Two and a half years after burying an episode of its hit ABC sitcom black-ish, Walt Disney Television has finally released “Please, Baby, Please” in its entirety on Hulu.
“We were one-year post-election and coming to the end of a year that left us, like many Americans, grappling with the state of our country and anxious about its future,” creator Kenya Barris wrote in a tweet on Monday afternoon. “Those feelings poured onto the page, becoming 22 minutes of television that I was, and still am, incredibly proud of. ‘Please, Baby, Please’ didn’t make it to air that season and, while much has been speculated about its contents, the episode has never been seen publicly ... until now.”
Originally set to air during season 4, “Please, Baby, Please” finds a thunderous storm sweeping across L.A., and Andre (Anthony Anderson) up in the middle of the night to tend to baby Devante. In the haze of storybooks, the dad ruminates on the things in life that scare him. He finds himself telling the story of “The Shady King,” a president who sounds a lot like Bane from The Dark Knight Rises. With some help from his father (Laurence Fishburne) and kids, Andre’s dulcet tones walk viewers through two years of post-Trump politics, from the rise of MAGA politics, “White pride,” and anti-climate science to Colin Kaepernick’s NFL protests and the civilian response to Hurricane Maria.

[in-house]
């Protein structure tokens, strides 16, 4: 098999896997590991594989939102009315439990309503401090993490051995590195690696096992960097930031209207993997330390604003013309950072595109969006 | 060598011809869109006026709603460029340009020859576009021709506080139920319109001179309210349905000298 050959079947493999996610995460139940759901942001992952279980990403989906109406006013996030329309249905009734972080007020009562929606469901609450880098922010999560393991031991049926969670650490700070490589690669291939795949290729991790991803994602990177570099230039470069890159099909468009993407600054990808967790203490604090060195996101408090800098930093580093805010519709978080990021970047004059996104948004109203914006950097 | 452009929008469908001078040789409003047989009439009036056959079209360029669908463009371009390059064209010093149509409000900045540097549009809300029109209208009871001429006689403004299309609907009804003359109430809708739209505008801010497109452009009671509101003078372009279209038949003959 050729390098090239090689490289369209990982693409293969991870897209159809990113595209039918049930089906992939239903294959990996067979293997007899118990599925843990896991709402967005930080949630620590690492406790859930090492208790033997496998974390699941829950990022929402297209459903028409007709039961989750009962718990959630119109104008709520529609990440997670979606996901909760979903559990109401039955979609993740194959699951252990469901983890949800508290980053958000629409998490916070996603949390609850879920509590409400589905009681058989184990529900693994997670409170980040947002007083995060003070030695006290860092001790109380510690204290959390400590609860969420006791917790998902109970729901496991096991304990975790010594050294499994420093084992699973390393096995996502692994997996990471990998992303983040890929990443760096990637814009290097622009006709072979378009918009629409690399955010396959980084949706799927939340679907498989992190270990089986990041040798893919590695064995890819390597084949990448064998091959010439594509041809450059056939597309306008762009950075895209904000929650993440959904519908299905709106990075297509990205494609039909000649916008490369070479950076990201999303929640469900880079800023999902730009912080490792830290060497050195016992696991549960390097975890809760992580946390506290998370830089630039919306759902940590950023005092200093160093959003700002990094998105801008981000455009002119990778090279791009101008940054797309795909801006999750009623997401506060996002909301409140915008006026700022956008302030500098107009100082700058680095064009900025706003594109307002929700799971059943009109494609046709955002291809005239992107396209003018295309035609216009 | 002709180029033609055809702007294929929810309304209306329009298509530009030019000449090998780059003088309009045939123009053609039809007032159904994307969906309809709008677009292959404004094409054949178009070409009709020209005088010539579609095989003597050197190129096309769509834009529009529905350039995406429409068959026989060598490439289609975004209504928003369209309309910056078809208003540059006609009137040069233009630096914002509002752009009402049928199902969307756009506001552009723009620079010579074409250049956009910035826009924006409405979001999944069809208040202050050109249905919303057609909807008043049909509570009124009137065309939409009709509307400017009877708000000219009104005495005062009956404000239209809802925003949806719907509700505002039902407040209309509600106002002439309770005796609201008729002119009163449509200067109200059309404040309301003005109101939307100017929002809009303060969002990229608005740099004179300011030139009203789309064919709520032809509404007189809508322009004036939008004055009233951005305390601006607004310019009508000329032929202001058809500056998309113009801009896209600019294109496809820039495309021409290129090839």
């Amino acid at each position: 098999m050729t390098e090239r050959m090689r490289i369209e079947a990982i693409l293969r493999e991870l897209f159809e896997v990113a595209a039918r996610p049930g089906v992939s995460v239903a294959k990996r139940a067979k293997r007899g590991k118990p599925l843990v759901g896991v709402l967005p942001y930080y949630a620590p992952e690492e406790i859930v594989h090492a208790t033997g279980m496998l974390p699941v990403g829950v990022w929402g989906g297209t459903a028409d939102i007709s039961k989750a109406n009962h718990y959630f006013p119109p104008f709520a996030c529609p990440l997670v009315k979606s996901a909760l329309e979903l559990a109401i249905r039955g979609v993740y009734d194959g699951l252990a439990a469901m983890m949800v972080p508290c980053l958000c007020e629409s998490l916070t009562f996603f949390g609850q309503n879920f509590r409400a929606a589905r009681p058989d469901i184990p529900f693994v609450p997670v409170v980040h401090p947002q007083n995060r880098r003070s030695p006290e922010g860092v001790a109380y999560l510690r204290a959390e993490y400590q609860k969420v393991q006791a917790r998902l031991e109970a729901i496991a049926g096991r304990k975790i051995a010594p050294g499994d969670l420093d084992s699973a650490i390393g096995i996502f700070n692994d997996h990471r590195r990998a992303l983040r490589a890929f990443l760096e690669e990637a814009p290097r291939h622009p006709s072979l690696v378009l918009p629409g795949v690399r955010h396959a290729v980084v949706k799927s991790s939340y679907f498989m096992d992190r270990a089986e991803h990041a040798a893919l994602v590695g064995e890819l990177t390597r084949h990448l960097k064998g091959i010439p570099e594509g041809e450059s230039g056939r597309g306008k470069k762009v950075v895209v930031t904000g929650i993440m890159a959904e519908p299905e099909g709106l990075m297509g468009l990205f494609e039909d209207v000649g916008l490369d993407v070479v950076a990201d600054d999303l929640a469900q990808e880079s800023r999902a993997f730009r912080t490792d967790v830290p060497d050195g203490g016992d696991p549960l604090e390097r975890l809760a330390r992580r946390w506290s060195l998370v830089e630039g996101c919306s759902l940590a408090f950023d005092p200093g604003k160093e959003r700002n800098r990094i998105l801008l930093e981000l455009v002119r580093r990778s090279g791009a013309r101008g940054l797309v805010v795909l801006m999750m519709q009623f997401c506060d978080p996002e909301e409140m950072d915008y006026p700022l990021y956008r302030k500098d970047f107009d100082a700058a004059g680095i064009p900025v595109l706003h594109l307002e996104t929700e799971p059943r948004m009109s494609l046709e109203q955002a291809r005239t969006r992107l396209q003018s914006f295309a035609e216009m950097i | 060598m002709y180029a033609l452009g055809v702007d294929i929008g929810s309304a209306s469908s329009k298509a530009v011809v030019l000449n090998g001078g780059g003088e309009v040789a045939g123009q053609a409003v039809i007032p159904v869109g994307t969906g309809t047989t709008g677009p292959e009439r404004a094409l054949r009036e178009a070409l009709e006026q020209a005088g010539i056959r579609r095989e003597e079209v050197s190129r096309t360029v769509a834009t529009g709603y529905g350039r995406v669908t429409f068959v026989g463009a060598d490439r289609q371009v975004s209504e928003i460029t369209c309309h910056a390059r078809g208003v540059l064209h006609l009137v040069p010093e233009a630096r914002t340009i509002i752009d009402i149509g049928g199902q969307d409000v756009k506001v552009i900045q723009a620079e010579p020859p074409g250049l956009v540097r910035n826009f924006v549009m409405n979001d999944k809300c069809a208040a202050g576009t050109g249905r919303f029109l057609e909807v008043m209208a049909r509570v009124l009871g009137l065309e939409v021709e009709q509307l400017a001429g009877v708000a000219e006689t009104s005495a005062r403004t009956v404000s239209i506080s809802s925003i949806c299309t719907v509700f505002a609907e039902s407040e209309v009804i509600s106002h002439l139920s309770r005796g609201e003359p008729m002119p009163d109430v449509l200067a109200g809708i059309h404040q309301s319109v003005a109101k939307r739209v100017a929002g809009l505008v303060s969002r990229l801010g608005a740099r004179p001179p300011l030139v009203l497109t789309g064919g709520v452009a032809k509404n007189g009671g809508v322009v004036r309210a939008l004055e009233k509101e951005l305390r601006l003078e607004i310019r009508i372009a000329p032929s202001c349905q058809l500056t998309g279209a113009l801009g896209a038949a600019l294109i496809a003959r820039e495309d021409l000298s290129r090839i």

“What we do know is that there are more of us who help than those who hurt,” Andre says in narration.
In his tweet, Barris says that, after ABC aired two other thematically charged episodes earlier this year — “Juneteenth” and “Hope” — he urged the network to reconsider airing the series’ lost episode. “They listened and agreed,” he wrote.
Though black-ish has a reputation of confronting issues of race, police brutality, and the inequality of life in America, “Please, Baby, Please” was seen as problematic for the network. When the episode was pulled in 2017, Barris and ABC cited creative differences. “One of the things that has always made ‘black-ish’ so special is how it deftly examines delicate social issues in a way that simultaneously entertains and educates,” a ABC spokesperson told Deadline at the time. “However, on this episode there were creative differences we were unable to resolve.”
Navigating the values of the Trump administration, brands like the NFL (which has tried to quell protests), the employed creatives, and the vocal audience has become an increasingly tricky issue for networks like ABC. Months after yanking “Please, Baby, Please” from the schedule, the network fired Roseanne Barr from her own highly-rated sitcom after a series of racist tweets. In 2018, Barris would signal his exodus from network TV by signing a $100 million with Netflix. He continues to write and produce black-ish, and the spinoffs grown-ish and mixed-ish for Walt Disney Television.
“I cannot wait for everyone to finally see the episode for themselves and, as was the case nearly three years ago, we hope it inspires some much-needed conversation — not only about what we were grappling with then or how it led to where we are now, but conversations about where we want our country to go moving forward and, most importantly, how we get there together,” he wrote. “Thank you to ABC Entertainment for allowing this moment to happen. And thank you to the entire black-ish family for never shying away from tough conversations, making telling stories like this possible.”